If you're a big fan of chocolate (believe it or not, some people aren't), the first reports that your beloved candy might actually be good for you were probably music to your ears. You probably didn't suddenly start thinking that chocolate binges were beneficial, though.
Knowing that news outlets have a tendency to oversimplify and exaggerate scientific studies at times, you were probably just a little bit skeptical. After all, these are the same people who claimed that the egg was practically guaranteed to raise your cholesterol and increase your risk of heart disease -- only to say later that moderate consumption in healthy adults was fine. So what's the truth? Is chocolate really good for you?
The short answer is: maybe. Researchers have conducted numerous studies about the possible benefits of eating chocolate, but we don't seem much closer to actually suggesting that chocolate become classified as a health food.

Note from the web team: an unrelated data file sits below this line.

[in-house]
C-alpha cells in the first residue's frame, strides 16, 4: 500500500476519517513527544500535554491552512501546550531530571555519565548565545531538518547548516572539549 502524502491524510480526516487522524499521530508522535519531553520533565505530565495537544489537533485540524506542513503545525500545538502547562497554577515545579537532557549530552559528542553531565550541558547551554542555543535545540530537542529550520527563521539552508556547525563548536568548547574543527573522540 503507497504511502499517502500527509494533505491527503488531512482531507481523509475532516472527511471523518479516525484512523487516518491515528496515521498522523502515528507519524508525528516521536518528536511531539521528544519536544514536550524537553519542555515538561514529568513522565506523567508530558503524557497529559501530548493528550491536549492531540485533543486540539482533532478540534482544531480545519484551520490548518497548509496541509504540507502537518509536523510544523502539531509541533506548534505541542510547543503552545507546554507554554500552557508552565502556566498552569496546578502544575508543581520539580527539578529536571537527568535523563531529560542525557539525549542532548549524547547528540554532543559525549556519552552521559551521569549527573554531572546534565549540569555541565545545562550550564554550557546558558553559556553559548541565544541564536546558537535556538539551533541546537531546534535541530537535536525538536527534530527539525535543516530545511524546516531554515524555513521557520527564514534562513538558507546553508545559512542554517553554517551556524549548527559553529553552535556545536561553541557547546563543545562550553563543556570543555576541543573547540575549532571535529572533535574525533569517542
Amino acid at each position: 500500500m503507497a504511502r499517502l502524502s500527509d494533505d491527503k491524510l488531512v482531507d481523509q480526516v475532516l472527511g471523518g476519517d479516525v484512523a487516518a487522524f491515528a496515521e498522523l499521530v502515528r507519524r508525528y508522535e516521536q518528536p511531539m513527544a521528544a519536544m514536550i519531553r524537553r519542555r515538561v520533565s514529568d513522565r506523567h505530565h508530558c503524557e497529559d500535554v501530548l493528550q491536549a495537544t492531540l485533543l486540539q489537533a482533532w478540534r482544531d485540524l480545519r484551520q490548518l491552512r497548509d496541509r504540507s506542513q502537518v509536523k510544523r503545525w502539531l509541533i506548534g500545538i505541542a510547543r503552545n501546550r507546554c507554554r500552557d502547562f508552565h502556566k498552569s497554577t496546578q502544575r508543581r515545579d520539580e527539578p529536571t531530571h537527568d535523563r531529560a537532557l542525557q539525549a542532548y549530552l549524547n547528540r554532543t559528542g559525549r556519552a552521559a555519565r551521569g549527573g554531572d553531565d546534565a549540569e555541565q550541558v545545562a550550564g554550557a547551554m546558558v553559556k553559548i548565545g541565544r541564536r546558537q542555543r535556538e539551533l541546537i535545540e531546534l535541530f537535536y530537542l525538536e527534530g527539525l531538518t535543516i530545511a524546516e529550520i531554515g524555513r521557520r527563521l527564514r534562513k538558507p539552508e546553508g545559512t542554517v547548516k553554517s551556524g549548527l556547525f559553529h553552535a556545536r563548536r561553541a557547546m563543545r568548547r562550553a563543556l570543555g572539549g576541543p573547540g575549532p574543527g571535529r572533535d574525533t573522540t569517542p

The research focuses on a group of chemical compounds known as flavonoids. These compounds are found in numerous plants and plant-based foods (like tea and wine) that many of us eat every day and are already known to have antioxidant properties. Cocoa contains numerous flavonoids, but most of the focus is specifically on catechins, epicatechins and flavanols. These chemicals are getting the credit for everything from lowering the risk of developing diseases such as diabetes, heart attacks, strokes and cancer to improving brain function and slowing the effects of aging.
If your favorite kind of chocolate is milk chocolate or some kind of yummy, filled chocolate candy, you're probably out of luck.
Find out why only certain types of chocolate, in very small amounts, could have the ability to improve your health -- and why some of those well-publicized studies may be just a bit suspect.